Summer Wars, Vol. 2

By Mamoru Hosoda, Iqura Sugimoto, and Yoshiyuki Sadamoto. Released in Japan by Kadokawa Shoten, serialized in the magazine Young Ace. Released in North America by Vertical.

The second volume of Summer Wars is, by virtue of its plot, a lot more action-oriented than the first one was. All our guns have been set up, and we see them fired off. But this volume continues to give us the best parts of the first volume as well, showing the importance of family, maturing and growing up, taking responsibility for your own actions, and even throwing in a bit of a love story to boot.


I was especially pleased to see the development of Natsuki, who not only grows as a character but almost takes on a messianic role in the final showdown with the AI. She’s been fairly indecisive and uncertain so far – using Kenji as an excuse to avoid questions and conflict – well, the wrong sort of conflict – and the death of her grandmother puts her at a mental standstill for the first half of this book. Luckily, finding her grandmother’s late words galvanizes her, and she is able to do what her young cousin could not. (I actually liked that fakeout – we assumed, since King Kazma had lost once, that he would come back and defeat the AI once and for all. But no, in the end, our heroine needs an action equivalent to our hero, so instead of punching the problem to death we get a giant game of hanafuda.

I absolutely loved seeing the hanafuda game – or its variant used here, Koi Koi – in the final battle. It’s been a favorite of mine for a few years (it was included on an early Nintendo DS cartridge, Clubhouse Games) and is a good choice here as it relies on both luck AND skill in equal measure. Skill can’t always save a bad hand – but knowledge of strategy and what your opponent has discarded are a must, and we see that here. The virtual reality environment helps to dramatize what is still a card game, and we also get to have that comeback from when all is lost, as Natsuki loses all her accounts and then gains even more thanks to the trust of everyone watching her.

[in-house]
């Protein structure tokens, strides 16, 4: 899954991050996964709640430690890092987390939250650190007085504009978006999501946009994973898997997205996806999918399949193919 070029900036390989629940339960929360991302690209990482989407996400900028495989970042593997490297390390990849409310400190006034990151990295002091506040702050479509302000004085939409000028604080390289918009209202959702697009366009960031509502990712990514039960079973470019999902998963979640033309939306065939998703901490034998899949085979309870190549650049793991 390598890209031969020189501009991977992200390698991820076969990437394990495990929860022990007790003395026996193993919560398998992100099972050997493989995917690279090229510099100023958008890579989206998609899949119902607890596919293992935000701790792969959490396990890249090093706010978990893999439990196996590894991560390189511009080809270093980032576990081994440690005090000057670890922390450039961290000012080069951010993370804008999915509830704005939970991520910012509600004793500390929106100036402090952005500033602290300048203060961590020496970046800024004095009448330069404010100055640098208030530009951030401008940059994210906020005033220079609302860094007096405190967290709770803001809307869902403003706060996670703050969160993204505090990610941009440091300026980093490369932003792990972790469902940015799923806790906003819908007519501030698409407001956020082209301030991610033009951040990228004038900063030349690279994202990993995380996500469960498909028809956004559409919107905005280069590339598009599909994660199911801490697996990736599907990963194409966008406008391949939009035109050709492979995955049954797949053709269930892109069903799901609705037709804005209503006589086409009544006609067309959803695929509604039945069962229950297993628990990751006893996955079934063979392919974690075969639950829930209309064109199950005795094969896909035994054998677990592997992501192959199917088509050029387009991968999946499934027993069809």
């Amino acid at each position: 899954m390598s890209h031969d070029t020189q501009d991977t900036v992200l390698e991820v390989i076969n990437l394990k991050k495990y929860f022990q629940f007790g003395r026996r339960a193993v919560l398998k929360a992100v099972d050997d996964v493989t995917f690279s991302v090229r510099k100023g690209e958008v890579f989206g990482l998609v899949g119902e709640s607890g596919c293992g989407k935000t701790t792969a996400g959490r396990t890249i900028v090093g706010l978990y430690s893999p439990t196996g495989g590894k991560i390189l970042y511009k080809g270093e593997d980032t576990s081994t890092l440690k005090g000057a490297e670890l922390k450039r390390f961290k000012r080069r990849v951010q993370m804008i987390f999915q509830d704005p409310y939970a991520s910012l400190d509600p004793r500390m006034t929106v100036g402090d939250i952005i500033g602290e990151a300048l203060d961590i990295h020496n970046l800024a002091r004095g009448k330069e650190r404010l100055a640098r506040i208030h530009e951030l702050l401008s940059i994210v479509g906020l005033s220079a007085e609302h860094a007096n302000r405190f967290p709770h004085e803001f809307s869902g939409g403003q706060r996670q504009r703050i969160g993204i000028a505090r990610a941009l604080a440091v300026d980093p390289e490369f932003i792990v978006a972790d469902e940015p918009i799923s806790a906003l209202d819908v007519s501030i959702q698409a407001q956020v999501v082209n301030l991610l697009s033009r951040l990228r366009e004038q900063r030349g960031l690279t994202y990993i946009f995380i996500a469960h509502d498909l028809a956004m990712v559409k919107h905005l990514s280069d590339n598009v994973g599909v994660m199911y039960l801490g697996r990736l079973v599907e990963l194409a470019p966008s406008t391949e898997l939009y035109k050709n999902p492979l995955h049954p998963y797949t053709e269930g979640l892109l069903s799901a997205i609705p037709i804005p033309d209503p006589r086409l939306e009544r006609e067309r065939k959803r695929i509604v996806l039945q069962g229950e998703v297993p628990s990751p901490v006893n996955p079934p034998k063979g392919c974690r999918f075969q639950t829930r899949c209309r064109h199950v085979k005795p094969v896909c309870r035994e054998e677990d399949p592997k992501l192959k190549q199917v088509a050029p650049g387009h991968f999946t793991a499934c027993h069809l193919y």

The 20 Minutes Into The Future aspect of this world works quite well – we do have this huge virtual reality thing that can, if taken over by a rogue AI, destroy the world. But mostly we see, things haven’t changed much, which feels right. It helps that Natsuki’s family lives out in the sticks. The rest of the family doesn’t get quite as much attention, but like Natsuki they also have to deal with the death of the family head, and we see how badly it affects the group – which splinters off into different groups before coming together. Then at the end everyone is there for the final battle of Kenji vs. the AI, even if it may mean certain death (the computer has decided to drop a satellite on everyone’s head), and they all hug each other as it descends (it gets diverted, in case you were worried).

In the end, Summer Wars is a sweet and heartwarming manga about the ties of family, becoming confident in your own abilities, and math. Definitely recommended for romance fans – or even those who like techno-thrillers.

Summer Wars, Vol. 1

By Mamoru Hosoda, Iqura Sugimoto, and Yoshiyuki Sadamoto. Released in Japan by Kadokawa Shoten, serialized in the magazine Young Ace. Released in North America by Vertical.